Chicago Symphony Orchestra
James Conlon, Conductor
Yefim Bronfman, Piano
Mendelssohn: Symphony No. 1 in C Minor, Op. 11 *
Brahms: Piano Concerto No. 2 in B-flat Major, Op. 83
JOHANNES BRAHMS (1833-97)
Piano Concerto No. 2 in B-flat Major, Op. 83
Twenty years separate the completion of Brahms’s Piano Concerto No. 1 in D Minor, Op. 15 (1854-58) and the initial sketches of his Piano Concerto No. 2 in B-flat Major, Op. 83 (1878-81). Naturally, Brahms matured both as a man and musician in the intervening period. The piano concertos offer a musical parallel to his personal evolution. Brahms even christened his two musical progeny the “youth” and the “grown man.” Maturation, however, produced neither lethargy nor conservatism in Brahms. His Piano Concerto No. 2 exudes a vivacious charm in greater measure than the youthful No. 1.
Brahms began the Concerto No. 2 during the spring of 1878 and worked on it sporadically for the next three years. Finally, in 1881, the piece achieved its glorious four-movement form in the summer heat of Pressbaum. With tongue in cheek, Brahms announced to Elisabet von Herzogenberg his “ever so tiny piano concerto with an ever so tiny and dainty scherzo.” But, the musical manuscript told another story. Brahms created arguably the most monumental piano concerto of the 19th century. Dedicating the score to Eduard Marxsen (1806-87), he acknowledged the benevolent guidance of his teacher in Hamburg.
The professional collaboration between Brahms and conductor Hans von Bülow entered a new phase with the Piano Concerto No. 2. Bülow had recently changed aesthetic camps from the “futurists” (Liszt and Wagner) to the “traditionalist” (Brahms), whose works he now championed tirelessly. For the first time, Bülow offered the Meiningen Court Orchestra, which he served as conductor, for private trial performances of the Concerto No. 2. This arrangement extended to the third and fourth symphonies.
A chance encounter between Brahms and Franz Liszt came at the hands of Bülow, who once was married to Liszt’s daughter Cosima. The elder musician asked Brahms for a copy of the concerto, a request he gladly honored. Liszt responded with a tepid letter of thanks on February 2, 1882. “Frankly speaking, at first reading this work seemed to me a little gray in tone; I have, however, gradually come to understand it. It possesses the pregnant character of a distinguished work of art, in which thought and feeling move in noble harmony.” Virtuosity—demanded in abundance by Brahms’s concerto—is subordinate to the painstaking synthesis of piano and orchestra, perhaps accounting for the “grayness of tone” and the imperative “understanding” that troubled Liszt.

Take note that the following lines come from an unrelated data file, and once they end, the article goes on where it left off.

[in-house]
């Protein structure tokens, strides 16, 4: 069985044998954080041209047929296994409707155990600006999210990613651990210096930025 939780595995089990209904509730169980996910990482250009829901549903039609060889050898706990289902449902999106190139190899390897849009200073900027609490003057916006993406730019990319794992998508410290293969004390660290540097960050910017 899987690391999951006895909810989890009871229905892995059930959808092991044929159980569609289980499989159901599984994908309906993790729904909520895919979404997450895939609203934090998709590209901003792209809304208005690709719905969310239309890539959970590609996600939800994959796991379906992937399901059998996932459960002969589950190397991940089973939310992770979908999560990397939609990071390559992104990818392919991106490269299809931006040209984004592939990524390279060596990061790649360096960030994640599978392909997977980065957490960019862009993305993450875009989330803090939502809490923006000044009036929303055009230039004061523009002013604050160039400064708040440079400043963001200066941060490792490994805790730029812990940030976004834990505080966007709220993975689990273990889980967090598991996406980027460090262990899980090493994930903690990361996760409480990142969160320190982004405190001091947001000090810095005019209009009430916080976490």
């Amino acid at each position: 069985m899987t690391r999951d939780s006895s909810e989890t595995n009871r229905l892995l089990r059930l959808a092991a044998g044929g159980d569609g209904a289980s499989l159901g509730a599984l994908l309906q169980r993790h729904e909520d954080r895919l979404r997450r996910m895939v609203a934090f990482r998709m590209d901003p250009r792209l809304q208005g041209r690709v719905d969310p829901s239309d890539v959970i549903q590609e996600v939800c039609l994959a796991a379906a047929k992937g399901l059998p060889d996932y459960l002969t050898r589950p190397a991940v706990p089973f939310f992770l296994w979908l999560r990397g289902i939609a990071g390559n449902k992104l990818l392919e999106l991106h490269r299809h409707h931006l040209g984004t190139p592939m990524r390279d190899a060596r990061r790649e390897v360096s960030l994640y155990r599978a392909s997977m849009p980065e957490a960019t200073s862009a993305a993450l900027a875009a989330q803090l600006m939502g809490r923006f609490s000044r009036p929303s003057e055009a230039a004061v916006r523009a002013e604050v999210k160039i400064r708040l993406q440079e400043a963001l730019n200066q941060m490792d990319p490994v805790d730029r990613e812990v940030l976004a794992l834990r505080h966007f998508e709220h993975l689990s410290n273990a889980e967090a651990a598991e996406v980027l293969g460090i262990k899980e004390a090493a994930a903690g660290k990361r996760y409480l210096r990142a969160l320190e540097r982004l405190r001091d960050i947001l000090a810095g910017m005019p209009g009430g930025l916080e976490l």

At the beginning of the Allegro non troppo, a single horn and the piano presage themes to come. A solo piano passage builds to the entrance of the massed orchestra with the first theme. Strings introduce a twisting, expressive contrasting idea. There is no formal cadenza in this movement. The composer’s “tiny and dainty scherzo,” the Allegro appassionato movement, presents a concise but unconventional sonata form. A slow (largamente) trio appears within the development. Brahms reportedly planned this haunting, minor-key material for his violin concerto, but scrapped the idea.
Concerto-within-a-concerto might best describe the Andante. Within the first and last sections, a solo cello emerges as the leading voice; the keyboard remains detached from this theme. Only in the central section does the piano command full attention. Like many of his sonata-rondo finales, Brahms builds a refrain theme from small, repeating motives. Winds present a mournful contrasting theme. The dotted refrain theme returns, and then there is a development. The two previously heard themes lead to a concluding statement of the refrain.
—Program notes © Todd E. Sullivan 2009
Wednesday, July 8, 2 p.m. — Bennett • Gordon Hall
Meet Yefim Bronfman after his performance for a signing outside Ravinia Gifts, located in front of the Dining Pavilion.
Signings are at the discretion of the artist and are subject to change. Purchase of recorded merchandise does not guarantee signature.